Veterans Project 2016 | HMP Drake Hall | HMP Leeds and Leeds homeless community | Youth Offender Institutions at Wetherby and Hindley

Veterans Project 2016

The Disabilities Trust Foundation in partnership with Combat Stress has launched a new service supporting ex-service men and women in the community.

The project builds on the significant impact achieved by Prison and Homeless Linkworker Services and seeks to improve outcomes for help-seeking Veterans by developing personalised interventions to support them to better access existing services. There are two host sites where referrals to Combat Stress who screen positive for the Brain Injury Screening Index (BISI ®) are assessed, in London and Brighton. Our Linkworker, together with the service user develops a comprehensive support plan providing effective interventions to address problems relating to brain injury.

Combat Stress

Previous research conducted by the Foundation and Combat Stress has indicated that 63% of all new referrals screened positive for brain injury on their initial assessment showing a clear need for the Foundation to develop a service to support this population. As part of the project we are also conducting research assessing the impact of the Brain Injury Linkworker service in conjunction with Combat Stress and Kings College London.

We are also working to build a robust network of veteran and related care services organisations to support the development and success of the new service, as well as improve the recognition and support offered to Veterans with mild to moderate brain injury in the community. The Veterans Linkworker model is based on the successful offender Brain Injury Linkworker service which has been in place for the past three and a half years in an adult prison, within homeless community support services, and more recently in youth custodial settings.

Linkworker in office at HMP Drake Hall

HMP Drake Hall

The Disabilities Trust Foundation in partnership with The Barrow Cadbury Trust and The Pilgrims Trust has launched a Linkworker service within a female custodial setting.

Specialist support and rehabilitation following a brain injury, even years after it was sustained, means a prisoner has a greater change of engaging with services, integrating with the community and breaking the cycle of re-offending.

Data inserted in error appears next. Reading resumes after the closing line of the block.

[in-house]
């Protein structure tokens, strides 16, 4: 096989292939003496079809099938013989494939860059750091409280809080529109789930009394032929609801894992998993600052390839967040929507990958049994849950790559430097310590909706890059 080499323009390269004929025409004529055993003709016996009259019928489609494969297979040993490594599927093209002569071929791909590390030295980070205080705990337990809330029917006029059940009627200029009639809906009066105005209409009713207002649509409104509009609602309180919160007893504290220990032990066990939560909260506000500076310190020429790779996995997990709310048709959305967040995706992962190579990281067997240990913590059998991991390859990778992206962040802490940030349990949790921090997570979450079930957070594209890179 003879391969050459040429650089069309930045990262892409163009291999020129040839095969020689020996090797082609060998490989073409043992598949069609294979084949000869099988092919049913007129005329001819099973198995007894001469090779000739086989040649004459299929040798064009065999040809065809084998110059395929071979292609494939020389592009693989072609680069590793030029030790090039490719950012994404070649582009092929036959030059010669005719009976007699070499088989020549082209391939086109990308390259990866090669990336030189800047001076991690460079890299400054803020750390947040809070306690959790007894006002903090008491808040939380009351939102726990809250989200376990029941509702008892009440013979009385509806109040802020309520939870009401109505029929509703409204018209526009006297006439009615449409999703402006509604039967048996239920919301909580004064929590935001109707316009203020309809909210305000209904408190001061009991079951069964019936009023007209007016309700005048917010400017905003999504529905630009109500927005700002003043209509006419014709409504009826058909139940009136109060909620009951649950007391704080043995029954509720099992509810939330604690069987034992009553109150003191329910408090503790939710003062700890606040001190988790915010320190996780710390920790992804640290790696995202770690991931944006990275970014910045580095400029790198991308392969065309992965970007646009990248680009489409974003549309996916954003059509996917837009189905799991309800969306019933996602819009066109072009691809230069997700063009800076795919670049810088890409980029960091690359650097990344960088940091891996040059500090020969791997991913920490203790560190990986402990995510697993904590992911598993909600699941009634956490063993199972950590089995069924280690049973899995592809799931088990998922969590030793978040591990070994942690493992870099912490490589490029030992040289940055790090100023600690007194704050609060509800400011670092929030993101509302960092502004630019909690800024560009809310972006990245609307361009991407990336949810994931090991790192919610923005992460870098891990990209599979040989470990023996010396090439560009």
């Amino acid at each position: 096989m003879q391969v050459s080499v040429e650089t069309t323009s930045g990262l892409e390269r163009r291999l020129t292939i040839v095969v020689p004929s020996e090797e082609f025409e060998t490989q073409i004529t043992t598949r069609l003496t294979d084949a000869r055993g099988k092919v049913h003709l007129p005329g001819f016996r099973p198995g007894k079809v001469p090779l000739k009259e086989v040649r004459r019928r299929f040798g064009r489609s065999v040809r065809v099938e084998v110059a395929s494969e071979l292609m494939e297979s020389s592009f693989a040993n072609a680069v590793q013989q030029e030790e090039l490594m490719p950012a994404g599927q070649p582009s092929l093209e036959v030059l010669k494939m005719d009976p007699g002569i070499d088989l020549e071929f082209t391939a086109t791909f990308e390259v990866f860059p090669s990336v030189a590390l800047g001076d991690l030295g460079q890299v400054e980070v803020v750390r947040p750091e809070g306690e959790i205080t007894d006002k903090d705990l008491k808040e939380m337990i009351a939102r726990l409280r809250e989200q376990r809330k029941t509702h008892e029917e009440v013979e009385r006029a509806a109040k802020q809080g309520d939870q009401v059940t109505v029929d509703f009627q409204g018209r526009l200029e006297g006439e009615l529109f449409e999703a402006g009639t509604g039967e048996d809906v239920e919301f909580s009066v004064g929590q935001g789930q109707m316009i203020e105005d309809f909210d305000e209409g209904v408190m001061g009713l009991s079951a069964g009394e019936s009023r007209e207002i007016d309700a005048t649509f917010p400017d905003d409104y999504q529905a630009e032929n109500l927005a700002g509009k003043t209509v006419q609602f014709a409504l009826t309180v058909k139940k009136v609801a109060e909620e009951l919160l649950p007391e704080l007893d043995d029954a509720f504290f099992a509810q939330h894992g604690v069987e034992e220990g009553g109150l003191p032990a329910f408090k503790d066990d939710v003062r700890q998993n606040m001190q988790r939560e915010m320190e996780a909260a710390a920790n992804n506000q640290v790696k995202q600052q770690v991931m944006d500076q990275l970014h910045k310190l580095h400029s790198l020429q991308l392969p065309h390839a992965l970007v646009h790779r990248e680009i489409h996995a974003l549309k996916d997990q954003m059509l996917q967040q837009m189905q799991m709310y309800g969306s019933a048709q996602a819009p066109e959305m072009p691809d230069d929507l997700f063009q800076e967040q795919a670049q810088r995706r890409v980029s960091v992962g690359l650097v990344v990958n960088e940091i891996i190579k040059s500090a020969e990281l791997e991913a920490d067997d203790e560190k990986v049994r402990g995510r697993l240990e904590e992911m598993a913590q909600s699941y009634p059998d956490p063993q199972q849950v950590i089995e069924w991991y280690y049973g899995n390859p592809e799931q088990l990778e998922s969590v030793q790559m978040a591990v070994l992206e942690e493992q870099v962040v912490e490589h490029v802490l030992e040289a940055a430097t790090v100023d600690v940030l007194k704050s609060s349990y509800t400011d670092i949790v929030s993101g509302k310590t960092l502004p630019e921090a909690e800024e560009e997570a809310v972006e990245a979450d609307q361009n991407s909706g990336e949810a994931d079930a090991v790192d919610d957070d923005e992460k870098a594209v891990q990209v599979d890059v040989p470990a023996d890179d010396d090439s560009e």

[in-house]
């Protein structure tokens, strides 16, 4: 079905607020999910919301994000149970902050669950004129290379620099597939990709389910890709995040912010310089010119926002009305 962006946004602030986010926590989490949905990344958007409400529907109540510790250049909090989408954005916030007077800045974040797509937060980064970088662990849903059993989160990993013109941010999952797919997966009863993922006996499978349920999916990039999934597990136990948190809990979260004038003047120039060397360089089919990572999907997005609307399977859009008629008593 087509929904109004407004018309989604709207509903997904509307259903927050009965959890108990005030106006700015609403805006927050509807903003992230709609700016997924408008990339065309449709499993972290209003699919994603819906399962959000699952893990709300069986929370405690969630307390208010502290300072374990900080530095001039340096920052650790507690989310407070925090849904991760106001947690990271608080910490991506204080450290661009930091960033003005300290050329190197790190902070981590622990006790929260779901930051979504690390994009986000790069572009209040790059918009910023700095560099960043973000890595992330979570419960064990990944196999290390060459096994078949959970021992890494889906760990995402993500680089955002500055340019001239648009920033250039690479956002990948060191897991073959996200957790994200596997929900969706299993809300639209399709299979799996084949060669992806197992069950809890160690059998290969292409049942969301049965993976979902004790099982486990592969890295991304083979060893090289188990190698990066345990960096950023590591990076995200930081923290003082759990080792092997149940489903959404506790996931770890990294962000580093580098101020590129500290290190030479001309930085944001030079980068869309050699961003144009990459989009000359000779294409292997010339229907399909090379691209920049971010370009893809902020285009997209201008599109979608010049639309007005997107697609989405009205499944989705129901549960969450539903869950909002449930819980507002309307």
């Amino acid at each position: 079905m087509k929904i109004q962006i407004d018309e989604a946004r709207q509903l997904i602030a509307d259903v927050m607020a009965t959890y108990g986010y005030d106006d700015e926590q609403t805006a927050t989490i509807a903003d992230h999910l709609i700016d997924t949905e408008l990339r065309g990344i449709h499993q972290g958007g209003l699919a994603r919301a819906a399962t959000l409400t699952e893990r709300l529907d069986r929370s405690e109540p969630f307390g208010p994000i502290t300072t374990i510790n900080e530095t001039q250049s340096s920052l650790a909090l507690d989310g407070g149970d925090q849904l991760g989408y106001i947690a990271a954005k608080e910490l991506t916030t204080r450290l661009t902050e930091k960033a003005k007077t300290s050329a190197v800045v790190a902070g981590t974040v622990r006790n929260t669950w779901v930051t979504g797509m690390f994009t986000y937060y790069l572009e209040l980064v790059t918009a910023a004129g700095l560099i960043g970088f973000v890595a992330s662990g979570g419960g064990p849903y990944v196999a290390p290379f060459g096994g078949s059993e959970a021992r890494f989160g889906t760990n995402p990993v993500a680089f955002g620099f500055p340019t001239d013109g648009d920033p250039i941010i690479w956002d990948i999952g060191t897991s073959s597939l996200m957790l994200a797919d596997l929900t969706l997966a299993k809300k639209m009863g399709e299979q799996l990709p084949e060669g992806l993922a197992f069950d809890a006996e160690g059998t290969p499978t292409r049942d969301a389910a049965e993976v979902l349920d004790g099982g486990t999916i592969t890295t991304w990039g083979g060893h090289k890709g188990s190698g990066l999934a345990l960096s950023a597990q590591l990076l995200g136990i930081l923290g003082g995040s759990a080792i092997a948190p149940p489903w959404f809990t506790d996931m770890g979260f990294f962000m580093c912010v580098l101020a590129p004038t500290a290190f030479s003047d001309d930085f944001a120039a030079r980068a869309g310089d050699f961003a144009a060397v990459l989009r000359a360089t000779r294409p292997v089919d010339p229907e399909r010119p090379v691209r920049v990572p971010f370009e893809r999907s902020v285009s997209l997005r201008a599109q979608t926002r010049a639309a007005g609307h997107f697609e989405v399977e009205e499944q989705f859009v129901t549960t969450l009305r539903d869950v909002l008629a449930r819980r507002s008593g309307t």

The Linkworker projects provide direct benefit for the most vulnerable, severely disadvantaged individuals with a brain injury and support community and statutory services working with individuals with multiple complex needs. The research will look at the relationship between TBI, female offenders, violent offending, in-prison behavioural infractions and rates of recidivism.

The aims of the project are to:

  • identify women with a brain injury who enter custody
  • develop a care pathway and provide dedicated support to women with a brain injury
  • raise awareness of brain injury within the female prison population
  • explore causal links between self-harm, violence and brain injury in the female prison population

Our services deliver direct one to one support for people with brain injury and develop partnerships with health, social care, probation, homeless, and drug and alcohol services to ensure each individual has the appropriate support network in place

Through all the projects we have developed a validated Brain Injury Screening Index (BISI) ®

The projects below have been successfully completed. For any enquiries about commissioning a service in your area, please contact us via email at foundation@thedtgroup.org or call us on 01444 239123.

HMP Leeds and Leeds homeless community

Our recent projects include a prison Linkworker service at an adult male prison, HMP Leeds, and a homelessness Linkworker service based in the Leeds community working with a number of local organisations including St George's Crypt and Emmaus.

Our services delivered direct one-to-one support for people with brain injury and develop partnerships with health, social care, probation, homeless, as well as drug and alcohol services to ensure each individual has the appropriate support network in place.

Youth Offender Institutions (YOI) at Wetherby and Hindley

chain link inside a womens prison

In 2015 we completed a two year pilot of Linkworker services in HMYOI Wetherby and HMYOI Hindley. These services adapted the adult Linkworker service model for young offenders who were from two distinct age groups: 15 to 18 and 18 to 21 year olds.

The Linkworker engaged with complex and vulnerable young people, many of whom had been otherwise disengaged from previous support available in prisons. This enabled the Linkworker to address some very challenging behaviours and encouraged engagement with other services including healthcare and education. An audit of these services was undertaken by the University of Exeter and the Evaluation Report has now been published.

Our services deliver direct one-to-one support for people with brain injury and develop partnerships with health, social care, probation, homeless, and drug and alcohol services to ensure each individual has the appropriate support network in place.